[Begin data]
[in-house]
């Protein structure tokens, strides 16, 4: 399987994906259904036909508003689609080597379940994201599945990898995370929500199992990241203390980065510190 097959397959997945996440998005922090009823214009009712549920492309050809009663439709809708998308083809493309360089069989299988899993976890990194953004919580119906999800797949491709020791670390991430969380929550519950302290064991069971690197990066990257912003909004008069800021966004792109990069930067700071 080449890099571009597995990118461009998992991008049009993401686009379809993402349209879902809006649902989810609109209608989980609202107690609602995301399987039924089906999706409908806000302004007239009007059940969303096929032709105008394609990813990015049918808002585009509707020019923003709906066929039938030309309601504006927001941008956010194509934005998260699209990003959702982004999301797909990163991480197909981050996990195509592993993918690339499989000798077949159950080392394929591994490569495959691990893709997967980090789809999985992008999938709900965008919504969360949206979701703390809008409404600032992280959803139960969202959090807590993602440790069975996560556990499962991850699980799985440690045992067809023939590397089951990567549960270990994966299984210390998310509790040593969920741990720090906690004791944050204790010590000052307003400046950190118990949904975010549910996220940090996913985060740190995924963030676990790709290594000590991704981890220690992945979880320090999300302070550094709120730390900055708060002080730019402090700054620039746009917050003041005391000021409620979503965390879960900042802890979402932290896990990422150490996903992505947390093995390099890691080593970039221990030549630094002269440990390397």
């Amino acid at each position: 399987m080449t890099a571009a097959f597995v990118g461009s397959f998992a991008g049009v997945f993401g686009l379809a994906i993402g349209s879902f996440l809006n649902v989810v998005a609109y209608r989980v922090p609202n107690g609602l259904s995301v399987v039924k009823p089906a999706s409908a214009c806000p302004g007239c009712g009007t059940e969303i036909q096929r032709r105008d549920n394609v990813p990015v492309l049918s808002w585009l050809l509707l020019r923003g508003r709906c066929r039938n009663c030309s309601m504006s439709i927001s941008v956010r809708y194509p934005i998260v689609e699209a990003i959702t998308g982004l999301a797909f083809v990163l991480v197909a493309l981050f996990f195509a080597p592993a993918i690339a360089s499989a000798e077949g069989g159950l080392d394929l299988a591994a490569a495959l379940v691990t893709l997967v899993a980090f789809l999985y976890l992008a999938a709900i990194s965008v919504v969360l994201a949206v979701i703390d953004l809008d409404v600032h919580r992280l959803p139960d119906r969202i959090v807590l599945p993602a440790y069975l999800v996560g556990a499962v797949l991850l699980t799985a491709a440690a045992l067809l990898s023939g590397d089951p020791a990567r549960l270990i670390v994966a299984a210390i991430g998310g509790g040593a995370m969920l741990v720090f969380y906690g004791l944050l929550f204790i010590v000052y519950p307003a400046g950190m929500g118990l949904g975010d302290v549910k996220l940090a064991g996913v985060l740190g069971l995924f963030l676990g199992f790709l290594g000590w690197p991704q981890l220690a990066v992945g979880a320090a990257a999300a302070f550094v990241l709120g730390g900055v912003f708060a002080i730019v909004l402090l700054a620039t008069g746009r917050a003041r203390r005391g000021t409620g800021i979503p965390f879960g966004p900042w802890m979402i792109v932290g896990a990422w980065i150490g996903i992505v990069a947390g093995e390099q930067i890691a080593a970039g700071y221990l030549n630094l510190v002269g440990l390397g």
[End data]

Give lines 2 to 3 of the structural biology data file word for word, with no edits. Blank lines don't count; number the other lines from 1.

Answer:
């Protein structure tokens, strides 16, 4: 399987994906259904036909508003689609080597379940994201599945990898995370929500199992990241203390980065510190 097959397959997945996440998005922090009823214009009712549920492309050809009663439709809708998308083809493309360089069989299988899993976890990194953004919580119906999800797949491709020791670390991430969380929550519950302290064991069971690197990066990257912003909004008069800021966004792109990069930067700071 080449890099571009597995990118461009998992991008049009993401686009379809993402349209879902809006649902989810609109209608989980609202107690609602995301399987039924089906999706409908806000302004007239009007059940969303096929032709105008394609990813990015049918808002585009509707020019923003709906066929039938030309309601504006927001941008956010194509934005998260699209990003959702982004999301797909990163991480197909981050996990195509592993993918690339499989000798077949159950080392394929591994490569495959691990893709997967980090789809999985992008999938709900965008919504969360949206979701703390809008409404600032992280959803139960969202959090807590993602440790069975996560556990499962991850699980799985440690045992067809023939590397089951990567549960270990994966299984210390998310509790040593969920741990720090906690004791944050204790010590000052307003400046950190118990949904975010549910996220940090996913985060740190995924963030676990790709290594000590991704981890220690992945979880320090999300302070550094709120730390900055708060002080730019402090700054620039746009917050003041005391000021409620979503965390879960900042802890979402932290896990990422150490996903992505947390093995390099890691080593970039221990030549630094002269440990390397």
């Amino acid at each position: 399987m080449t890099a571009a097959f597995v990118g461009s397959f998992a991008g049009v997945f993401g686009l379809a994906i993402g349209s879902f996440l809006n649902v989810v998005a609109y209608r989980v922090p609202n107690g609602l259904s995301v399987v039924k009823p089906a999706s409908a214009c806000p302004g007239c009712g009007t059940e969303i036909q096929r032709r105008d549920n394609v990813p990015v492309l049918s808002w585009l050809l509707l020019r923003g508003r709906c066929r039938n009663c030309s309601m504006s439709i927001s941008v956010r809708y194509p934005i998260v689609e699209a990003i959702t998308g982004l999301a797909f083809v990163l991480v197909a493309l981050f996990f195509a080597p592993a993918i690339a360089s499989a000798e077949g069989g159950l080392d394929l299988a591994a490569a495959l379940v691990t893709l997967v899993a980090f789809l999985y976890l992008a999938a709900i990194s965008v919504v969360l994201a949206v979701i703390d953004l809008d409404v600032h919580r992280l959803p139960d119906r969202i959090v807590l599945p993602a440790y069975l999800v996560g556990a499962v797949l991850l699980t799985a491709a440690a045992l067809l990898s023939g590397d089951p020791a990567r549960l270990i670390v994966a299984a210390i991430g998310g509790g040593a995370m969920l741990v720090f969380y906690g004791l944050l929550f204790i010590v000052y519950p307003a400046g950190m929500g118990l949904g975010d302290v549910k996220l940090a064991g996913v985060l740190g069971l995924f963030l676990g199992f790709l290594g000590w690197p991704q981890l220690a990066v992945g979880a320090a990257a999300a302070f550094v990241l709120g730390g900055v912003f708060a002080i730019v909004l402090l700054a620039t008069g746009r917050a003041r203390r005391g000021t409620g800021i979503p965390f879960g966004p900042w802890m979402i792109v932290g896990a990422w980065i150490g996903i992505v990069a947390g093995e390099q930067i890691a080593a970039g700071y221990l030549n630094l510190v002269g440990l390397g």